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Gavriela  Gavriela is offline
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Join Date: 11 Mar 2007
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Gavriela 
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If your Jewish someone has a grasp of Hebrew, then they know that God isn't always a 'he' in Jewish. We have a gazillion god-names, some masculine, some feminine, some plural, some even nicknames.

And trust me, our bible is radically different to Christian interpretations and translations thereof. If we were in reality what many Christians tell us we are, I would've bailed decades ago.

I do have trouble with the credibility of anything found on Aish.com though. Jewish law is a complicated entity, and I'm not sure anyone follows all of it. One law is that if you have even the slightest doubt about the truthfulness of something, you cannot use it to try to convince a non-observant Jew to become more observant. That's a really, really important one. Proselytising is still a big no-no for us, and even within the Jewish community there has to be a great deal of sensitivity and absolute honesty about bringing someone to observance. Not belief, mind - we always have been more about behaviour than about thought police. There are a few fanatics now trying to change that, which is so sad to watch.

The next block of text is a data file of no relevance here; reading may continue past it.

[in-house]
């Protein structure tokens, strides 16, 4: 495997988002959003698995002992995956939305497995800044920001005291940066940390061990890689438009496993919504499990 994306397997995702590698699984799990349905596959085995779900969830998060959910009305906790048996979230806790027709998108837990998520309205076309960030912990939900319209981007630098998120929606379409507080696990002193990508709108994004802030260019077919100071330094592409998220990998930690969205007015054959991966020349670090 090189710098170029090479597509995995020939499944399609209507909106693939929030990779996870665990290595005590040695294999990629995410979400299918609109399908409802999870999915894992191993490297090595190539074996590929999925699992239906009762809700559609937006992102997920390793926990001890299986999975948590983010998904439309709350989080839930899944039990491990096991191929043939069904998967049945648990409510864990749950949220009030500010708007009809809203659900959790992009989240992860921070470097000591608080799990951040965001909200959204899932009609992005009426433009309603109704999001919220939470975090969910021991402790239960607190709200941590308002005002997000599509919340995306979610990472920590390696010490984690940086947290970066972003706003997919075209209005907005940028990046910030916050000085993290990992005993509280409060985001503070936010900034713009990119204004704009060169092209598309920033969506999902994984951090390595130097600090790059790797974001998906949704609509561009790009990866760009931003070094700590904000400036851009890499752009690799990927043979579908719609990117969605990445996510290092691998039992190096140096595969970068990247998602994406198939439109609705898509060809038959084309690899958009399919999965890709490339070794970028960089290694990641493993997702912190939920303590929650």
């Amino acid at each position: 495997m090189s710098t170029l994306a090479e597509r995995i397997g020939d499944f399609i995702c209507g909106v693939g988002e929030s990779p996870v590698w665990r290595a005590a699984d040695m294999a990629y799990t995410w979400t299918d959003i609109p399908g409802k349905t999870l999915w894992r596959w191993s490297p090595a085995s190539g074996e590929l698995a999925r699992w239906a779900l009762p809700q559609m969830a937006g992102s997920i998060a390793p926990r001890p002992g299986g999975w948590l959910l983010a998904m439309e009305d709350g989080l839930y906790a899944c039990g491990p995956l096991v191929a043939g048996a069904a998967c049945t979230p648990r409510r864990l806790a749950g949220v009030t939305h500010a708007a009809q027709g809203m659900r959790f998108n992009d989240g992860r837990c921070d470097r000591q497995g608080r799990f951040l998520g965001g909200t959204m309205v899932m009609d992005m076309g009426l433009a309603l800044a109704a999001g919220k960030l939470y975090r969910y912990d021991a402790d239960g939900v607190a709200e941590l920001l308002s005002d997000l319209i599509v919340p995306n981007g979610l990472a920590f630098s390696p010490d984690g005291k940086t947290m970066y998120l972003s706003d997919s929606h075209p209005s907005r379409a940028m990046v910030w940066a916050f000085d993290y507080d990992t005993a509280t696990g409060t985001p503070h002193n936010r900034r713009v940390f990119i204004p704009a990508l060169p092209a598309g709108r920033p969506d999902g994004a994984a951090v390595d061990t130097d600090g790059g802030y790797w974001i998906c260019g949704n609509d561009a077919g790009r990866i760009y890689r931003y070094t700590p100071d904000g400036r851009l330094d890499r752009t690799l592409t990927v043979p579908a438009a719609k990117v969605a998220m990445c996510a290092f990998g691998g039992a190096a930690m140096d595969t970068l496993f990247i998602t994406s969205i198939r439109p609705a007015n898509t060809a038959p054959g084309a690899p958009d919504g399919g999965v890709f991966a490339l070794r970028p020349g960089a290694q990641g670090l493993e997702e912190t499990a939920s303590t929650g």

The entire purpose of the Aish site is to make non-observant Jews observant - aish-style - and they promoted the hell out of a bible codes experiment (still do in their tours) that has been proven statistically flawed to the max, even by observant Jews who also happen to be statisticians. The secular community of statisticians trashed it even more, and lots of folks on all sides pointed out that its publication in a peer reviewed journal was as a curiosity piece, not as a peer reviewed article - which Aish conveniently omits mention of.

There's some decent stuff over there. But take anything you read at their site with a grain of salt, at least if you can't find independant verification. The same is true of Chabad, and any number of others out there. Most of the time they're pretty good, and miles better than the 'messianic Judaism' (read: Southern Baptist in drag) sites that have been popping up, or the kabbala centre crap, but do remember that there's an agenda at work on all of them.

In fairness, a lot of the Jewish outreach sites do offer the original texts and commentaries, which is really useful - and not all the new stuff is bad, either. There are some really smart scholars around who donate time to them.

Just a caveat - because in Aish's case it is so blatant, they know it, and it's just - not good at all that they do this. And given how big that controversy was, and that they still choose to ignore it lo these many years later, I always wonder what else they might be fudging the truth about.
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